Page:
When I was a student at Regent College, I once impersonated J. I. Packer in a chapel service. I pretended he was C-3PO from Star Wars. He laughed, I laughed, people laughed. We laughed, I’d like to think, because the impression fit the man: Both J. I. and C-3PO are tall, lanky creatures, all joints and sockets. They’re both British, über-rational, uncommonly smart beings possessed of photographic memories that lead them on occasion to boast of this particular ability. They’re also both catch-you-by-surprise funny.
As Packer’s teaching assistant for three years, I had the privilege of watching him up close. The point of comparing him to C-3PO was not to stress Packer’s ostensibly robotic appearance or preoccupation with etiquette but rather to highlight certain quirky details of Packer’s wonderfully idiosyncratic self. It was, if you will, an act of testimony. To bear witness to Packer in this context was to bear witness to the grace of God in his life, quirks and all.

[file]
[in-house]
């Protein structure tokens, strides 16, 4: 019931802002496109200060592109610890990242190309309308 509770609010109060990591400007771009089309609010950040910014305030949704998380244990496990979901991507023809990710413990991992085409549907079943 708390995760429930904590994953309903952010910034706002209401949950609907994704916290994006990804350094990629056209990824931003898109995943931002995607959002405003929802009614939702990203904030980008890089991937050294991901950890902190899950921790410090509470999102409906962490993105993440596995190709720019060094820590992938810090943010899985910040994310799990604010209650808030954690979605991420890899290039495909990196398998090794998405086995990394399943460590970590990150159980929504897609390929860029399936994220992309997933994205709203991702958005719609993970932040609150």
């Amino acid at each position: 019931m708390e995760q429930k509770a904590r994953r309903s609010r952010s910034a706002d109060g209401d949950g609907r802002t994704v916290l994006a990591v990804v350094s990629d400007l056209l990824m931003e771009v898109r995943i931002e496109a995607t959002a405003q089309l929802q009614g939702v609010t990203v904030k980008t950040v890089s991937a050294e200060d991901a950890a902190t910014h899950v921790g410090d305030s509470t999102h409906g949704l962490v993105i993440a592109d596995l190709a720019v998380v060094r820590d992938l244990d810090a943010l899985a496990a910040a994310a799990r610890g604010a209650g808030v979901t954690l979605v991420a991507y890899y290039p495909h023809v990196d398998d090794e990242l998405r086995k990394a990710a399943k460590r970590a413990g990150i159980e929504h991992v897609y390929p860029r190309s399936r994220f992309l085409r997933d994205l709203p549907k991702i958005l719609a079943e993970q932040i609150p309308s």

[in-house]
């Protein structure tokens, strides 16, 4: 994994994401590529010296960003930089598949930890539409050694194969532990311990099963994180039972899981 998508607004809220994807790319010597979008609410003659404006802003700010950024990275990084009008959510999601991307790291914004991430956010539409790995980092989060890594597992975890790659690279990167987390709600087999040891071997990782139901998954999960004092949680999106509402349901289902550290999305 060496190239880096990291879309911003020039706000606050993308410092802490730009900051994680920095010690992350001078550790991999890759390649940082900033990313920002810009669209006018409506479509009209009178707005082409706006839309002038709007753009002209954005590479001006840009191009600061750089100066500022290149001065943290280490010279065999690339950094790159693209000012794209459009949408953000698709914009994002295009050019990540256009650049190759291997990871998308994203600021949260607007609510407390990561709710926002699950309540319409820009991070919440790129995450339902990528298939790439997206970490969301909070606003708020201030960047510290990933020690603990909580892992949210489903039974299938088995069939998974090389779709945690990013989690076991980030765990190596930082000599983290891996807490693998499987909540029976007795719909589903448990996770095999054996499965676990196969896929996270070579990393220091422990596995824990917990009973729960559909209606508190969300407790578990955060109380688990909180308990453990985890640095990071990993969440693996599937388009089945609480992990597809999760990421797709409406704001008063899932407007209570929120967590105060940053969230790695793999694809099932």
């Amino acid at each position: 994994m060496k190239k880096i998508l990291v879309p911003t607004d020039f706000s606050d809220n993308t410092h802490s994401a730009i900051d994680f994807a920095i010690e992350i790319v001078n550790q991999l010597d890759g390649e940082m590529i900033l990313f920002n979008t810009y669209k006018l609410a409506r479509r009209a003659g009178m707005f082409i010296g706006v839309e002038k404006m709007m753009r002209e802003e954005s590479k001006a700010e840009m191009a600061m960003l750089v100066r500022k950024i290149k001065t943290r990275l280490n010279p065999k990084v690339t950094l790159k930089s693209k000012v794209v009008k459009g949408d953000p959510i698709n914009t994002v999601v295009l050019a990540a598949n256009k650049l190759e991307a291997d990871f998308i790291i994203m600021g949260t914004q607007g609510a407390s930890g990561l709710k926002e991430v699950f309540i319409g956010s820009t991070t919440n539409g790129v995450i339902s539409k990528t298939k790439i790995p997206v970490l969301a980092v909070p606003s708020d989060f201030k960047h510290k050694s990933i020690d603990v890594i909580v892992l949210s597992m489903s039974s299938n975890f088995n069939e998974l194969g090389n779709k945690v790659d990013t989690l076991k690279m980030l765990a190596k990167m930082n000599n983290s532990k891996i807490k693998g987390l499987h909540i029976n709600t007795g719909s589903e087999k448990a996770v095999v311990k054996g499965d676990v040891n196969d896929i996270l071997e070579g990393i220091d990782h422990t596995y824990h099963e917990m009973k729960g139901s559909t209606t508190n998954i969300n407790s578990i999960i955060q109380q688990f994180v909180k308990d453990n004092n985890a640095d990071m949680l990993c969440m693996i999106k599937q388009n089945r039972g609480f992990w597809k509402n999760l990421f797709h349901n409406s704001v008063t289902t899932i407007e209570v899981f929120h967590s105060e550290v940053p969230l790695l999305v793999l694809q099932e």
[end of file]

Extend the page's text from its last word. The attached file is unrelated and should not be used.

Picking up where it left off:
This moment of witness also reflected an oft-forgotten aspect of Christian worship: the call to joy, levity, and humor.
“Seriousness is not a virtue,” G. K. Chesterton states in his marvelous book Orthodoxy. “It would be a heresy,” he continues, “but a much more sensible heresy, to say that seriousness is a vice. It is really a natural trend or lapse into taking one’s self gravely, because it is the easiest thing to do. It is much easier to write a good Times leading article than a good joke in Punch. For solemnity flows out of men naturally, but laughter is a leap. It is easy to be heavy: hard to be light. Satan fell by the force of gravity.”
If Chesterton is right, that a certain ...1
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